Source: North Manchester Journal, May 26, 1898
DEATH OF C.D. JOHNSON
Well Known Citizen Passes Away after Months of Suffering from Cancer of the Face.
After months of intense suffering with the terrible disease of cancer, which slowly sapped his life away, C.D. Johnson passed quietly away on the afternoon of Thursday May 19. For nearly a year past he had been suffering with the disease which constantly grew upon him in spite of all medical and surgical efforts to stop it.
Cyrus D. Johnson was the son of Joseph and Christina Johnson and was born in Fredericktown, Pa., March 21, 1844. He learned the trade of blacksmith which he followed for many years and at the breaking out of the war he enlisted in the 22d Pennsylvania regiment, afterward being employed by the government as an army blacksmith. He came to Indiana and this place in 1865 and opened a blacksmith shop, but on the building of railroads through the town he started a dray line which he merged by degrees into the livery stable and bus line business, which he conducted successfully up to the time of his death.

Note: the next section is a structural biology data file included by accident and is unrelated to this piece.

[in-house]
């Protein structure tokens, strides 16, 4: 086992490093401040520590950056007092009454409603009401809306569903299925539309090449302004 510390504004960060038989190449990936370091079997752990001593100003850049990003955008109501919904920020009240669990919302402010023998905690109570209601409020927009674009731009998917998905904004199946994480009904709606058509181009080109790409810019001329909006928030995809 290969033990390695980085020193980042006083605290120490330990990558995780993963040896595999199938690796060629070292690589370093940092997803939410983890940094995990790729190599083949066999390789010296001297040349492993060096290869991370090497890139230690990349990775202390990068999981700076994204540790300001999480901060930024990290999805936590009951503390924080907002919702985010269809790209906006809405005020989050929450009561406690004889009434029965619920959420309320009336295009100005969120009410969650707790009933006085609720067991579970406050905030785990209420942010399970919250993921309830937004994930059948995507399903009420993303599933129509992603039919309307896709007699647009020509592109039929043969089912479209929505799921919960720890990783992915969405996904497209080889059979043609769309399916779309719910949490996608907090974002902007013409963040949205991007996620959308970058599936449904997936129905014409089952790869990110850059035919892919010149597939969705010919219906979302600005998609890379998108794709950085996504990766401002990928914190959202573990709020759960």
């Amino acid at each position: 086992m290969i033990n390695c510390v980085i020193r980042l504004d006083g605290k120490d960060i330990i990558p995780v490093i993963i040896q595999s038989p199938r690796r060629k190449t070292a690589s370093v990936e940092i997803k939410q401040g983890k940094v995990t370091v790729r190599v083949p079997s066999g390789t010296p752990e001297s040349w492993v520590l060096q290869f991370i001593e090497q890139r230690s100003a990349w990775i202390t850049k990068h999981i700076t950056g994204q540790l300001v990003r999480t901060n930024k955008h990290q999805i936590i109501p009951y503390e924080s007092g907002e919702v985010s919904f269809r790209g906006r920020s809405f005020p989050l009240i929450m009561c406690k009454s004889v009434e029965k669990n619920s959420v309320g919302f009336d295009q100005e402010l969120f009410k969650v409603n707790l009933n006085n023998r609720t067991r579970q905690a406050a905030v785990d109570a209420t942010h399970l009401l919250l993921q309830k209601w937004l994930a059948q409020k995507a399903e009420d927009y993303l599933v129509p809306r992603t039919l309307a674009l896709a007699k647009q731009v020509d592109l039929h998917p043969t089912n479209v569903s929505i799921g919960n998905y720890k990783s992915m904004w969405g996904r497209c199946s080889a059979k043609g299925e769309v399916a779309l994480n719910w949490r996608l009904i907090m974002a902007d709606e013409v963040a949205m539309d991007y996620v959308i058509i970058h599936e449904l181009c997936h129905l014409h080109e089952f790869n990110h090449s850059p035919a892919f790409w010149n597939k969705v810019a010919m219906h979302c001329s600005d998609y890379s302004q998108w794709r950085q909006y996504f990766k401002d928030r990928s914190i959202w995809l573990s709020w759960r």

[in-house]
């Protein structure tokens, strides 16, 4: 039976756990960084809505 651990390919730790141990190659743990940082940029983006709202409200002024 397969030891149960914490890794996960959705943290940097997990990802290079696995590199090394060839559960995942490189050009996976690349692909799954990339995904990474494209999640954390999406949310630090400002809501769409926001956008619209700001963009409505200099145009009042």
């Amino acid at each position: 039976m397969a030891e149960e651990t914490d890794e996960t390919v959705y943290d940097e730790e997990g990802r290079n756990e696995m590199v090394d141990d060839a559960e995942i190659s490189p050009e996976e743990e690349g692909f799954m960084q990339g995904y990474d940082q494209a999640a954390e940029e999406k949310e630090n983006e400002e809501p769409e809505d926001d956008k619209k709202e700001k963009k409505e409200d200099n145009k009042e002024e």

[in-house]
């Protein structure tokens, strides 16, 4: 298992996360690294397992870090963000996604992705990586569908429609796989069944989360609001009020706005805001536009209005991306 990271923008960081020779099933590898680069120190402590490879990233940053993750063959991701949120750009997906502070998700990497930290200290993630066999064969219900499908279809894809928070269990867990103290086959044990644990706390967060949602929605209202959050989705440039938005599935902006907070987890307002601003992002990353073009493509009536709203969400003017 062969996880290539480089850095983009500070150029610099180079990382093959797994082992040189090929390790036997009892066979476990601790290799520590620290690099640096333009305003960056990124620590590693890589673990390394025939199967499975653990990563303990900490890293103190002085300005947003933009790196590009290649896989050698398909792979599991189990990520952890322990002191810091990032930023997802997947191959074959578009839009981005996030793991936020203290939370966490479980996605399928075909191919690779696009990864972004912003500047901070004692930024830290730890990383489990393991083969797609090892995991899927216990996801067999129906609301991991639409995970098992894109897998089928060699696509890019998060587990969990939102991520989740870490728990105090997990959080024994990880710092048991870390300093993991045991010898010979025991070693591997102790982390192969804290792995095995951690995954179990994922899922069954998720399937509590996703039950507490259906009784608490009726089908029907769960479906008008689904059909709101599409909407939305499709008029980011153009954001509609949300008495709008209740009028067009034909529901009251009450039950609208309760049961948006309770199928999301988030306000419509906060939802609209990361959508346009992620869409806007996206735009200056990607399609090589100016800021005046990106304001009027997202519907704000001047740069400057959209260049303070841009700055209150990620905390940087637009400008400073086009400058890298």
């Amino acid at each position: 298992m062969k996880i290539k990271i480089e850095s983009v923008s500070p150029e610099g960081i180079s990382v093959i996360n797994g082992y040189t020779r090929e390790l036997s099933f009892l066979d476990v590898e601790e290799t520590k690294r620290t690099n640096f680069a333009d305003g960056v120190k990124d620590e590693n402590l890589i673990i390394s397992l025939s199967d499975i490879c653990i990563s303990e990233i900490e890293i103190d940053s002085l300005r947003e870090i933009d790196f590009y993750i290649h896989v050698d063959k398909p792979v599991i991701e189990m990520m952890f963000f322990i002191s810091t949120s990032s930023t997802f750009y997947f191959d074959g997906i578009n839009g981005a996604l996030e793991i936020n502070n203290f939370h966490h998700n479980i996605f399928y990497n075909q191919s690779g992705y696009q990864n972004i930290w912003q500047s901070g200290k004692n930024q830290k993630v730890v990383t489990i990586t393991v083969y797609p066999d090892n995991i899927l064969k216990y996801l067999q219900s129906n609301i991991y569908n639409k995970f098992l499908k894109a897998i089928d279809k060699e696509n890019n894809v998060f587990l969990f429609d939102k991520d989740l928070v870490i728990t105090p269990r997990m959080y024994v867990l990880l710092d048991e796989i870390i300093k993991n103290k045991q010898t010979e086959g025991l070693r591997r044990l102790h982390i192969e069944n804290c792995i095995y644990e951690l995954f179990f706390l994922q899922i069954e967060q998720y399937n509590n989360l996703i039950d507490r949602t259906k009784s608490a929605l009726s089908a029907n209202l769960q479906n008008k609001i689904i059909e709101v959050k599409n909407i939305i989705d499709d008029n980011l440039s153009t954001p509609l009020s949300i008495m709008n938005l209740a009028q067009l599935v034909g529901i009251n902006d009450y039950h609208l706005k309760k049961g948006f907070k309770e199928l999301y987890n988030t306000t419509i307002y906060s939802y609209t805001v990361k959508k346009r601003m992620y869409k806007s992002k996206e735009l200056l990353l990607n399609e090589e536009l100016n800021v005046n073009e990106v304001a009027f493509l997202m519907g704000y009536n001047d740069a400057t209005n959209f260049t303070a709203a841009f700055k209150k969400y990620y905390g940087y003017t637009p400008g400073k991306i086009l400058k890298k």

Probably no citizen of this place was more widely known than C.D. Johnson who for years attended all trains and formed the acquaintance of nearly everyone who came to the town. He was a hard working, industrious man with a generous heart and a kindly disposition and respected by all who knew him. He was married to Emma Working, his now bereft wife, May 19, 1866, and to them was born one son, Charley, who is at Chickamauga with Co. D, 157th regiment and was not able to be present at the funeral. During the latter days of his life, under the pastorate of Rev. J.B. Ford, Mr. Johnson united with the M.E. church and died in the promise of a blessed immortality.
His funeral took place Sunday afternoon from the M.E. church, sermon by Rev Ford to a large concourse of sympathising friends. The display of flowers was very lavish. Burial took place in Oak Lawn cemetery. His death is mourned by many friends and his family have the sympathy of the entire community. Mr. Johnson was a man of great kindliness of heart and generous impulses and his untimely death is generally regretted.